I Didn’t Think

In recognition of CHE’s 10th anniversary, colleagues who have been particularly instrumental to shaping CHE this past decade will be invited to write an introduction. This month’s introduction is by Nancy Hepp, MS, CHE’s Research and Communications Specialist.

Many years ago, I heard Paul Harvey on the radio describe two women, typical housewives, who were each cleaning their bathtubs with an ammonia-based product. Both women were unsatisfied with the level of sparkle that they achieved and decided to add some chlorine bleach to the process. One woman spent a long time in the hospital recovering from the damage that the combination of ammonia and chlorine inflicted on her. The other woman wasn’t so lucky, according to Harvey. He described how warning labels on ammonia and chlorine products warn against mixing the two, but these women hadn’t read the labels thoroughly. I thought, “I’m sorry for these women and their families, and I wish they had read the labels more thoroughly.” I didn’t think, “These products shouldn’t be in our stores and our homes.”

Then in the late 1980s I was living in Germany and discovered that the Germans were far ahead of the US in recycling and toxic waste awareness. Signs at the garbage dump instructed me to separate out not only recyclables but also hazardous materials from my trash—something I’d never done before. I read the long list of materials that were too hazardous to dispose of in a landfill: paints and batteries, of course, but also pesticides and laundry detergents (even the empty bottles that had residues), cosmetics, household cleaners…products I used every day. I thought “These Germans sure are picky.” I didn’t think, “Why are cleaning products and cosmetics considered hazardous waste? These products shouldn’t be in our stores and our lives.”

Nancy takes every opportunity to engage with the natural environment.

My awareness of the toxic nature of many of the products we use was, as for most Americans, slow to develop. We just don’t expect something that we buy at the grocery store to be harmful when used according to its intent. We think that the government, the lawyers, the consumer groups—somebody—is keeping an eye on these things. But that hasn’t always been true. In fact, it has often not been true, as CHE’s partners know.

But this is changing. The last three decades or so have seen an acceleration of federal or state legislative bans or restrictions on tobacco smoke, lead in paint and children’s products, PCBs, some carcinogenic ingredients in foods, certain flame retardants, bisphenol A, some pesticides, and other hazardous substances. Warnings are issued about food and consumer products that are contaminated at unsafe levels. Even more meaningful, however, is the amount of press that these issues are getting. As the editor of CHE’s news feed, I’m struck by the large and growing number of articles I see every day about environmental hazards to our health. At last, this information is becoming part of our media and societal conversations. We still have much to discover and discuss, but my sense is that at least the topics are on the agenda. I see progress in the growing demand for organically grown food and the resurgence of farmers markets. Some manufacturers have voluntarily stopped producing problematic products. When Wal-Mart and MacDonald’s started highlighting their “green” products, I knew the conversation was shifting.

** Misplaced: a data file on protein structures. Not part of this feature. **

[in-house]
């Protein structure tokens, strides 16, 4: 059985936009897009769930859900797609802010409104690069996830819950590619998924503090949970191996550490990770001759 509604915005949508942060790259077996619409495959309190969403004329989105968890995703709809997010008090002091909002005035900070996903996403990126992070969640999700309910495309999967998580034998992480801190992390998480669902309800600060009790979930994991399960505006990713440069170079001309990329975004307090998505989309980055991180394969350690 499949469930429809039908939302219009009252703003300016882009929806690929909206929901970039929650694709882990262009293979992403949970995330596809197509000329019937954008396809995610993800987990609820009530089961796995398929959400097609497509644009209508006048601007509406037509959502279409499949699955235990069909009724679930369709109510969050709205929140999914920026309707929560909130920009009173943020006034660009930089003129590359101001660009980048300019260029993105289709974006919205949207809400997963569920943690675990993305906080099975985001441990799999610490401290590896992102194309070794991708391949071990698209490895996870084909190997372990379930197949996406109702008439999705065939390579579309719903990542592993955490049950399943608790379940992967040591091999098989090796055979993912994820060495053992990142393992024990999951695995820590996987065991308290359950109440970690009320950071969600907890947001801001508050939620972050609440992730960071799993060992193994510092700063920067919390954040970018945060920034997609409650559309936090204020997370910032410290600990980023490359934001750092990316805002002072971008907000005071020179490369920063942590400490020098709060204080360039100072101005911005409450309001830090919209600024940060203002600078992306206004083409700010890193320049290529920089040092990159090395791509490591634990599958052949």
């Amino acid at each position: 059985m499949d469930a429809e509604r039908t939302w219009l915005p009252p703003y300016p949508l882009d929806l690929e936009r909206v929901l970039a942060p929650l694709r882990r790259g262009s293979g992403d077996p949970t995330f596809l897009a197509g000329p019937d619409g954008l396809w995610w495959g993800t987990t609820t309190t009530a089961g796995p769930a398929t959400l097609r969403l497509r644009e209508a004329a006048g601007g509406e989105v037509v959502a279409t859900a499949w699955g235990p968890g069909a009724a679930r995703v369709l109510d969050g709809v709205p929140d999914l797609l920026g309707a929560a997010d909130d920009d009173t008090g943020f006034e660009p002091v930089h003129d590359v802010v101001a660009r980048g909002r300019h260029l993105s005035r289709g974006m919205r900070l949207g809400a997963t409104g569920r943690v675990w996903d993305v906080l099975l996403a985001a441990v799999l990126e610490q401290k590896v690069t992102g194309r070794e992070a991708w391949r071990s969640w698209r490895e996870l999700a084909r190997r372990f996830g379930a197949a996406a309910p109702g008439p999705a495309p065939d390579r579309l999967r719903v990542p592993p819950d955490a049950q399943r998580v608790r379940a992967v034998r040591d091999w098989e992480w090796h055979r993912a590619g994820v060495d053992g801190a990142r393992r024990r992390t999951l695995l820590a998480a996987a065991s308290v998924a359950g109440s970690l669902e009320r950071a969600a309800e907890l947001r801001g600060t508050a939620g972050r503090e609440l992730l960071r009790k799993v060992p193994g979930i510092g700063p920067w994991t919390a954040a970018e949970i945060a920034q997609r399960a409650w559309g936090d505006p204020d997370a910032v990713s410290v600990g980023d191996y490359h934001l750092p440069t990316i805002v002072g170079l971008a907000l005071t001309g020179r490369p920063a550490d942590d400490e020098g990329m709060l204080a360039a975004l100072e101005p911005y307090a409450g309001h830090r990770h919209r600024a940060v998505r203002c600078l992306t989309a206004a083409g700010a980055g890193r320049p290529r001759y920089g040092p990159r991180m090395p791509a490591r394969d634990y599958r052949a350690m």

I’m proud and delighted to be part of CHE’s contributions to this conversation. CHE’s partners include national and international leaders in research, advocacy and policy. CHE’s offerings to our partners help move discussions and decisions forward. From our partnership and working group calls for scientists to our Practice Prevention columns for parents, from our much-used Toxicant and Disease Databasec to our well-attended conferences, from our daily listing of top news and announcements for several of our listservs to our blog as a forum for analysis and commentary, and with our new Top 10 selections, we’re raising awareness, generating conversation, and catalyzing collaboration among diverse segments of the environmental and health fields. Perhaps most important, we’re providing people who might think that everything we consume is safe—as I did—with the latest science about the products and substances, electromagnetic fields and other environmental stressors that shouldn’t be in our stores and our homes and our lives—and in turn, partnering with them to press for healthier choices individually and collectively.

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